A Loco Viewpoint

Expert Analysis Of The X37B

According to Cupcake, (whom, I would remind you, tends to embellish factoids about me, something I refuse to do to her) when I am reading the paper, I emit an impressive array of guttural grunting noises in response to the content of each article I have finished. She claims she can identify these visceral snorts and non-specific throaty verbalizations well enough to guess as to the opinion contained in these monosyllabic mini-editorials.

There are different grunts, she claims, depending on whether a story is intriguing, outrageous, stupid, poorly-written, surprising, worrying or that simply elicits a, “Huh!” I always thought they all sounded like, “humph” but apparently they all have their unique charms.

Recently, I must have made the, “How intriguing!” grunt because that one rarely fails to gain interest from Cupcake, even if she’s watching ‘Dancing With the Criminal Minds’ or that new Oprah-produced reality show, ‘O Brother’.

“What did you find so interesting?” she asked. “Was there another Femen protest? I know you like those.”

“Sorry, no bosom angle in this story. It is a report about an ultra-top-secret, unmanned space vehicle called the X37B,” I answered. “The scientific-minded folks at the US Air Force have built three of these things, apparently, and have one up in space at all times.”

“If it is such a super-duper secret and is on the hush-hush, QT and down-low, how come you know about it?” Cupcake asked pointedly. “I seriously doubt you have a US security clearance level higher than ‘funny-sounding foreigner’.

“Many nations monitor the skies constantly for activity, so the arrivals and departures of these mini-shuttles would have been noticed,” I conjectured. “The Air Force can’t just flat out deny what other countries can easily track when they are launched aboard bloody big rockets. They have no choice but to admit to the X37B’s existence. The fact that they come and go doesn’t tell us much about what this last one has been up to while up there for almost two whole years, though.”

“X37B, eh?” Cupcake frowned doubtfully. “It sounds like something out of a Marvin the Martian cartoon.”

“Where’s the Earth-shattering kaboom?” I said in my best Marvin impression. “There should have been an Earth-shattering kaboom!”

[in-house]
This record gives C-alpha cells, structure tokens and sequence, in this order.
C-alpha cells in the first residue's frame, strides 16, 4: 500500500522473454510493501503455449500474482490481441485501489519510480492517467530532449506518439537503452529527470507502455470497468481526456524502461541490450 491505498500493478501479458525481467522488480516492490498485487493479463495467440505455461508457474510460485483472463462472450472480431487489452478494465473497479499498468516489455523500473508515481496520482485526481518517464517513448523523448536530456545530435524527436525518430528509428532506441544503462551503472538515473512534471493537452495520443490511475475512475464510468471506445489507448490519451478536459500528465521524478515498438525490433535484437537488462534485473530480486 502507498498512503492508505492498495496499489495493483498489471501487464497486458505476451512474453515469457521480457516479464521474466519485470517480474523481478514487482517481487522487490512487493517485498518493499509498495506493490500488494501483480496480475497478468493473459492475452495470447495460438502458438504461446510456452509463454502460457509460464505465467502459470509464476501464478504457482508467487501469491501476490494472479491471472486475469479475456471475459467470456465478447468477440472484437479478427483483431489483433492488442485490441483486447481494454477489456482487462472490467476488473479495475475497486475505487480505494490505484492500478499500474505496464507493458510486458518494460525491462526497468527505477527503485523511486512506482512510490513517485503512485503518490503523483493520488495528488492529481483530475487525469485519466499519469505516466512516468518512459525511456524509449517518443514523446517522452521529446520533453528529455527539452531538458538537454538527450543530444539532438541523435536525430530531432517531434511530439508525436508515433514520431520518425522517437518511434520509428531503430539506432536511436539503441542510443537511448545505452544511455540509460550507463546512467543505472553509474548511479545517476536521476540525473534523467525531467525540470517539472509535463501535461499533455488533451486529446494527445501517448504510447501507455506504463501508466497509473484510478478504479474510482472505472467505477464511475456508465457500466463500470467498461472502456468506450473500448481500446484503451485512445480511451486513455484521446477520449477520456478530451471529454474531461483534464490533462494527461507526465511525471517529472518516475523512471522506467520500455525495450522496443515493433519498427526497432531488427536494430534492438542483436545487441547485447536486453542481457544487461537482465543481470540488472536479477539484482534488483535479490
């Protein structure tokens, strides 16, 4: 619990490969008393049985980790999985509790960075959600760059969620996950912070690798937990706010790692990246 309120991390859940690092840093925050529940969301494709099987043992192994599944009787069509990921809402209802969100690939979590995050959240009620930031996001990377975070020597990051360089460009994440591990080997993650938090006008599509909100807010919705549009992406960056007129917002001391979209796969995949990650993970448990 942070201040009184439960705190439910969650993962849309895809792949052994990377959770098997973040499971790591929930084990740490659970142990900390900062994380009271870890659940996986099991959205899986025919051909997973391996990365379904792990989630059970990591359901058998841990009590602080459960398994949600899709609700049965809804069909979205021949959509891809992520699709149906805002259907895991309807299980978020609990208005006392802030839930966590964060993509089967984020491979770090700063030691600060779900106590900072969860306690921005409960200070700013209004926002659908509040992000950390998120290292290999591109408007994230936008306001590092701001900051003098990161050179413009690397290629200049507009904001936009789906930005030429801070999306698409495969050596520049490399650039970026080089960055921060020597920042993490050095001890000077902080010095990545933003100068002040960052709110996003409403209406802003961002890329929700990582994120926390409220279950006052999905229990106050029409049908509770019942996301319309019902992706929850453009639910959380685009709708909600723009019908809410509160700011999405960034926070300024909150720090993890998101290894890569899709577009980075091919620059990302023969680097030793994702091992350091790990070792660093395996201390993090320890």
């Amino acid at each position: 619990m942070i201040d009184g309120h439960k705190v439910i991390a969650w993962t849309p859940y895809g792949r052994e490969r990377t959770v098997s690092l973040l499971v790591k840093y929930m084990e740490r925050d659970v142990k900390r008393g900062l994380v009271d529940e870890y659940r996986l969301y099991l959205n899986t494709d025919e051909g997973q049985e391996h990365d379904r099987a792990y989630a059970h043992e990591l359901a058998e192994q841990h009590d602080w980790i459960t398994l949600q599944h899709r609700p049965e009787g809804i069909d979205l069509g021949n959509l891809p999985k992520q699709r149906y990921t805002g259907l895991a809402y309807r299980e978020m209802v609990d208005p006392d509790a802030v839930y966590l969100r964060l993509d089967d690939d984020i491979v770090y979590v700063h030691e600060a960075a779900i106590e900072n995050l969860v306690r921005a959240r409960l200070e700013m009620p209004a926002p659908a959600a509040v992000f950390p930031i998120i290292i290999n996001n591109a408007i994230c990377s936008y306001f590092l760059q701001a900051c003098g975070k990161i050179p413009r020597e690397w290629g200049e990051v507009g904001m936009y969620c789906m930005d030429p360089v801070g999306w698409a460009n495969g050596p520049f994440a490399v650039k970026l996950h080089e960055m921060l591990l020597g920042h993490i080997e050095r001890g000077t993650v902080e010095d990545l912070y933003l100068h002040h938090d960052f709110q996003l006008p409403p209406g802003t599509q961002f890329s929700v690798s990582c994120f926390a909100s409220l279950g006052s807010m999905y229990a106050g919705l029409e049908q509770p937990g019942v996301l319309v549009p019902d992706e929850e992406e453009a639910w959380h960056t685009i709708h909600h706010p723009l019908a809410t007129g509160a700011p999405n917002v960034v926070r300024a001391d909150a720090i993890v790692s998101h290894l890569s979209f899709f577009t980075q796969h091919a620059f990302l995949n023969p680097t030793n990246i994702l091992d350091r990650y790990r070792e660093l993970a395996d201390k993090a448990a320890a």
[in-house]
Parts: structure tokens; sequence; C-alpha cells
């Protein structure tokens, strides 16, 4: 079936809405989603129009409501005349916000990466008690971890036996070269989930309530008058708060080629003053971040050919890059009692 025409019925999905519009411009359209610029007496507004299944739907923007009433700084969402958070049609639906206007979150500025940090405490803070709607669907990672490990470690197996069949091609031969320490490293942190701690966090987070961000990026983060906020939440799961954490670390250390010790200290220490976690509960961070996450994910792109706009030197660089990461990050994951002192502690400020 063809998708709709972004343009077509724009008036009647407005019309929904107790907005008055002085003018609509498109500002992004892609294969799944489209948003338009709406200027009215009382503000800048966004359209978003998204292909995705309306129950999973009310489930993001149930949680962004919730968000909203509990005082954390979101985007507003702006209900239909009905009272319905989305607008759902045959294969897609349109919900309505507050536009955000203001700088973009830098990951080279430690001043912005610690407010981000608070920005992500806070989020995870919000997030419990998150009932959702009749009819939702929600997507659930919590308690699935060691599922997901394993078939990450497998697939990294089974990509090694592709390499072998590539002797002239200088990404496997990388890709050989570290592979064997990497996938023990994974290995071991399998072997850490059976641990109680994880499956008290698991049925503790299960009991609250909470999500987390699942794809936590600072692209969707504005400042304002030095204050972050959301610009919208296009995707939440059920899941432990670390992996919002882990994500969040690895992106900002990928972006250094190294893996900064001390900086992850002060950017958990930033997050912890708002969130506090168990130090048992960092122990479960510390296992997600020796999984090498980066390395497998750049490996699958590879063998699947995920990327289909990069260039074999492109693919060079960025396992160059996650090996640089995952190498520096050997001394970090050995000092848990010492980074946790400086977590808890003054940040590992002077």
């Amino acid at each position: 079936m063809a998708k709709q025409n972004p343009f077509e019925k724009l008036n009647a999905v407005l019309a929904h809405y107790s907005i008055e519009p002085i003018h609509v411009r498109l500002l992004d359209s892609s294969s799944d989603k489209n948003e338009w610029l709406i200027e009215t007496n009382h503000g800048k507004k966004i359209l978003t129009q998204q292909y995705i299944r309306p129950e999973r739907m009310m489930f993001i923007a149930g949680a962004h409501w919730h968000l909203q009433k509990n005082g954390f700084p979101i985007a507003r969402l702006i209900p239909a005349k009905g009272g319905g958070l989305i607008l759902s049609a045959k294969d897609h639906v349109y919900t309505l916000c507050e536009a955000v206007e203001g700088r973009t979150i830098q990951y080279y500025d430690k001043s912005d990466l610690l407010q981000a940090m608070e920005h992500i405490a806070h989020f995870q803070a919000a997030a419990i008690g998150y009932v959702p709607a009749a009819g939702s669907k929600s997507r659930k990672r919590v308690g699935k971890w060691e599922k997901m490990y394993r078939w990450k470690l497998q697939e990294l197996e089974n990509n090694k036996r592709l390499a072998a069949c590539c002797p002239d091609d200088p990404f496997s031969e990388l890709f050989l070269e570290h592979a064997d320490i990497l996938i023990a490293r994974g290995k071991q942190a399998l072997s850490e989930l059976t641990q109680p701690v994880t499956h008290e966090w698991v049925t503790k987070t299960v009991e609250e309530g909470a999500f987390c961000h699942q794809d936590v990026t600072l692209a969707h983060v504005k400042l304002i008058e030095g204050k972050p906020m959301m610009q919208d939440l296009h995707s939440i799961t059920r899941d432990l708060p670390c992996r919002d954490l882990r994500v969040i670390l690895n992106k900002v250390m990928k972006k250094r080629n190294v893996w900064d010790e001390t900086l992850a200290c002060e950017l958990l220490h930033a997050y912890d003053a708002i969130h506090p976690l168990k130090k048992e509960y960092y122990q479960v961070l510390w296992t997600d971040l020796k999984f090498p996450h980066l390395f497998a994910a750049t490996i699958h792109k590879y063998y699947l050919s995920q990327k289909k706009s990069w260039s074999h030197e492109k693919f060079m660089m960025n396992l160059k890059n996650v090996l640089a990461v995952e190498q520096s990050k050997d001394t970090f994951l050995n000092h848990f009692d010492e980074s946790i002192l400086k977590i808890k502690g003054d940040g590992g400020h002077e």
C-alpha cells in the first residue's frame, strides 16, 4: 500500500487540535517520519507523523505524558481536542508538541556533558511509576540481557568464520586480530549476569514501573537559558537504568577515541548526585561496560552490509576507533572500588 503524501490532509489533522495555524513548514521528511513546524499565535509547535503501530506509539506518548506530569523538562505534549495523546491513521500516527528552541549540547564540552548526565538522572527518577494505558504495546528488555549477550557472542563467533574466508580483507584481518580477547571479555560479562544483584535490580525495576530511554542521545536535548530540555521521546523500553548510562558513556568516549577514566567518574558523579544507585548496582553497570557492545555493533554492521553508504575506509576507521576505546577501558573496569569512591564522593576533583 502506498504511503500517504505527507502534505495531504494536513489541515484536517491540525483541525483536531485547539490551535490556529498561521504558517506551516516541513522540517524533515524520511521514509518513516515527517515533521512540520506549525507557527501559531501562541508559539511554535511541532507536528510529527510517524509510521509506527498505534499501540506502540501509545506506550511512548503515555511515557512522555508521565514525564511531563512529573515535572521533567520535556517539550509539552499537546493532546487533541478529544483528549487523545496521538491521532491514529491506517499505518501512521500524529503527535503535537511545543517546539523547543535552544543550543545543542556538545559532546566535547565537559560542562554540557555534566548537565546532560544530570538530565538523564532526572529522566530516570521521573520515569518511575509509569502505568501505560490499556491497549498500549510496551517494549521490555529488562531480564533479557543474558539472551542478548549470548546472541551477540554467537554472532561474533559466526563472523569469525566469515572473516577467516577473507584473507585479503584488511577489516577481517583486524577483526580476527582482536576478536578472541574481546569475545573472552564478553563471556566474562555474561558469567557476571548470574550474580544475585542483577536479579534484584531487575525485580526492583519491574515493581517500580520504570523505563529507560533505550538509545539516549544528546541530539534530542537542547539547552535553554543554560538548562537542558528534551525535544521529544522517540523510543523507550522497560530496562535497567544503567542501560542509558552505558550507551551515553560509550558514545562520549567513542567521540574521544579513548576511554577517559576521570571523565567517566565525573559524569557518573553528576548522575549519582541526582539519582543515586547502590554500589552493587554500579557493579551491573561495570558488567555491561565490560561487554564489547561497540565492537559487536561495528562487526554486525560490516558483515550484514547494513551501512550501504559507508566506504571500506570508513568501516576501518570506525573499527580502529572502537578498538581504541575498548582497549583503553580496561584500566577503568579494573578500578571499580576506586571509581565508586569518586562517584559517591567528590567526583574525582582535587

“Is that your Louie Armstrong impression?” she cocked her head quizzically. “Or was that your Yoda? I can never tell.”

“Very funny,” I sniffed. “At least I can do some impressions. Your only impression is the one you leave on my forehead with your wedding ring when you are gently correcting me or trying to make your point of view clearer.”

“Forget the lame impressions, why should I care about this X37B?” she asked with a twinkle in her eye; the best place for a twinkle, really. “Will it improve our satellite reception or make our living room look bigger?”

“Obviously, these X37Bs have some kind of military or spying purpose. If it was scientific, it would have been a NASA ship and we would have known what they were going to be studying in great detail,” I conjectured

“They obviously aren’t military in nature,” Cupcake intoned solemnly. “The super-powers all signed a non-militarization of space treaty ages ago. They would never stretch the bounds of a treaty, would they?”

“It was Ronald Reagan that touted a Star Wars defence system. That was a while back, wasn’t it?” I pointed out. “That sounded to me like it was fairly military, even if they swore it’s just for defense. Lots of guys say their AK-47’s are for defense, too. At least Canada’s only example of aggression in space is the new attachment on the robotic Canadarm, known as the Canadafinger.”

“It could be that each of those space ships has a clone of President Obama on it; just in case everything goes completely in the dumper down there,” Cupcake suggested. “If you watch FOX news for any length of time, you have to believe it could be any day now.”

“The clone angle is highly unlikely. If there were multiple copies of Mr. Obama, you could bank on there being a Canadian Space Administration spacecraft stuffed to the rafters with a load of Stephen Harpers,” I shot back. “There is one-upmanship with these world leader types, you know.”

“Maybe these X37Bs are to keep an eye on all those UFOs everybody is always seeing,” Cupcake offered,

“What?” I expressed surprise. “You don’t believe in UFOs do you?”

“Well, I believe they are possible,” Cupcake allowed. “But I also believe anyone who claims to have seen one is either totally mistaken or a certifiable fruit-loop.”

“So you believe in UFOs but don’t believe anyone has seen one. You do know, as illogical as those two mutually held beliefs are, they are shared by the majority of people,” I sighed.

“Then it must be true, if the majority believes it,” asserted Cupcake. “That’s democracy.”

“What if that secret space vehicle is like an insurance policy for the US?” I put in.

“What do you mean?” Cupcake’s brow furrowed. “If America kicks the bucket, their heirs get money off the space ship?”

“No, dear, I wasn’t speaking literally,” I explained. “Maybe those ships just sit up there doing nothing; just waiting for a sign of serious aggression from, say, Russia, and are designed to then swoop into action and blow up their guidance and surveillance satellites. That would be a handy thing to do to thwart an enemy, even if it only screws with their GPS.”

“Well it is all a mystery,” said Cupcake. “The biggest mystery, though, is why on Earth we would waste our time speculating on its purpose. Even if we ever guess right, we will never really know.”

“Speculating about the unknown is always fun,” I teased, “That’s why husbands enjoy spending so much time talking about their wives’ mental processes.




 
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